Ann Dermatol.  2019 Aug;31(4):403-413. 10.5021/ad.2019.31.4.403.

Polydeoxyribonucleotides Improve Diabetic Wound Healing in Mouse Animal Model for Experimental Validation

Affiliations
  • 1Department of Dermatology, Chung-Ang University College of Medicine, Seoul, Korea. beomjoon@unitel.co.kr
  • 2Department of Medicine, Graduate School, Chung-Ang University, Seoul, Korea.

Abstract

BACKGROUND
Wound healing mechanisms is believed to have effects similar to wound healing disorders in diabetic patients, including abnormal inflammatory cells, angiogenesis disorders, and reduced collagen synthesis. Therefore, reestablishment of structural and promoted angiogenesis could be beneficial to promote wound healing process.
OBJECTIVE
Therefore, we investigated whether the polydeoxyribonucleotide (PDRN) that was self-production in Korea, could be useful as an intradermal injection for promoting wound healing. Also, we validate for wound healing effect of PDRN using healing-impaired (db/db) mice.
METHODS
In this study, we confirmed the effects of PDRN by creating wound models in in vitro and in vivo model. Using an in vitro wound healing assay, we observed that PDRN stimulated closure of wounded monolayers of human fibroblast cells. PDRN (8.25 mg/ml) or phosphate-buffered saline (0.9% NaCl) was injected once daily into the dermis adjacent to the wound for 12 days after skin injury.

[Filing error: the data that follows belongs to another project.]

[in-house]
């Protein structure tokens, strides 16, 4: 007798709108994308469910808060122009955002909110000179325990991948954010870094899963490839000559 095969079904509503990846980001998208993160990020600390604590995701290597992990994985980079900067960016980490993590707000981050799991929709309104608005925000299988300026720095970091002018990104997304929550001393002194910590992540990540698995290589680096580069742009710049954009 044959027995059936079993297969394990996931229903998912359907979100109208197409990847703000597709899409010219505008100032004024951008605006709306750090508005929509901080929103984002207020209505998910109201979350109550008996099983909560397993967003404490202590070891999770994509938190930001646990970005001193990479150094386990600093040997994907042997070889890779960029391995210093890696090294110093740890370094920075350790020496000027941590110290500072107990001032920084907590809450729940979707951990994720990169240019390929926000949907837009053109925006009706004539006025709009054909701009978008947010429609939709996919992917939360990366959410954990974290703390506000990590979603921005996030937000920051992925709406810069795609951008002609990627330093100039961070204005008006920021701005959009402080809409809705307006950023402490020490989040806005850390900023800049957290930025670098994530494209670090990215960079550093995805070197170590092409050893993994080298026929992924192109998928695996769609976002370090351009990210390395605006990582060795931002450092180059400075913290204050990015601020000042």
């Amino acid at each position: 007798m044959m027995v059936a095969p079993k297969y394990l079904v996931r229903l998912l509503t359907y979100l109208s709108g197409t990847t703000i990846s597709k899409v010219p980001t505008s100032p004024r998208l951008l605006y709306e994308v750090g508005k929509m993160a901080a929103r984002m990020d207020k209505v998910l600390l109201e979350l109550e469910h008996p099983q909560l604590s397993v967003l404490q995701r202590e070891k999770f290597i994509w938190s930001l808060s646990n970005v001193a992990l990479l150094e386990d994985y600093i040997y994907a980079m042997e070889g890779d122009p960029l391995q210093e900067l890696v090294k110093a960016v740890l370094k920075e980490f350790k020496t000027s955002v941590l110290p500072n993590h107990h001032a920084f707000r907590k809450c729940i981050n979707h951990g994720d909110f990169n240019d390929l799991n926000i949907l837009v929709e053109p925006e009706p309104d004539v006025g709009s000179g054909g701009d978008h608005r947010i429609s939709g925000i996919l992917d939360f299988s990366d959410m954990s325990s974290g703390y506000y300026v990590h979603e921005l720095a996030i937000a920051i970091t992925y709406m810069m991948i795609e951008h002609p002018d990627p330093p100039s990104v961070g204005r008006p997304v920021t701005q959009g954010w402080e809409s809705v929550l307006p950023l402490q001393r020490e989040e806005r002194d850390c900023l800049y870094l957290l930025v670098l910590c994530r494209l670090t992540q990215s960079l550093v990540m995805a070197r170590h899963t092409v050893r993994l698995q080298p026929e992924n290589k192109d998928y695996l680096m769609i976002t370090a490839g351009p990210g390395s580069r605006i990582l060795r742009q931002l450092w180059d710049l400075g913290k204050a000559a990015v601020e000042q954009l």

RESULTS
Time course observations revealed that mice treated with PDRN showed accelerated wound closure and epidermal and dermal regeneration, enhanced angiogenesis. The wound area and depth decreased at 3, 6, 9, and 12 days after skin injury. Histological evaluation showed an increase of vascular endothelial growth factor, CD31, and collagen fibers in the PDRN group compared with the control group, indicating that PDRN was effective in the treatment of delayed wound healing caused by diabetes.
CONCLUSION
This study suggests that our PDRN has a wound healing effect in transgenic animal models with cells and diabetes through angiogenesis.

Keyword

CD31; Diabetes mouse model; Polyribonucleotide; Vascular endothelial growth factor A; Wound healing

MeSH Terms

Animals
Animals*
Animals, Genetically Modified
Collagen
Dermis
Fibroblasts
Humans
In Vitro Techniques
Injections, Intradermal
Korea
Mice*
Models, Animal*
Polydeoxyribonucleotides*
Regeneration
Skin
Vascular Endothelial Growth Factor A
Wound Healing*
Wounds and Injuries*
Collagen
Polydeoxyribonucleotides
Vascular Endothelial Growth Factor A
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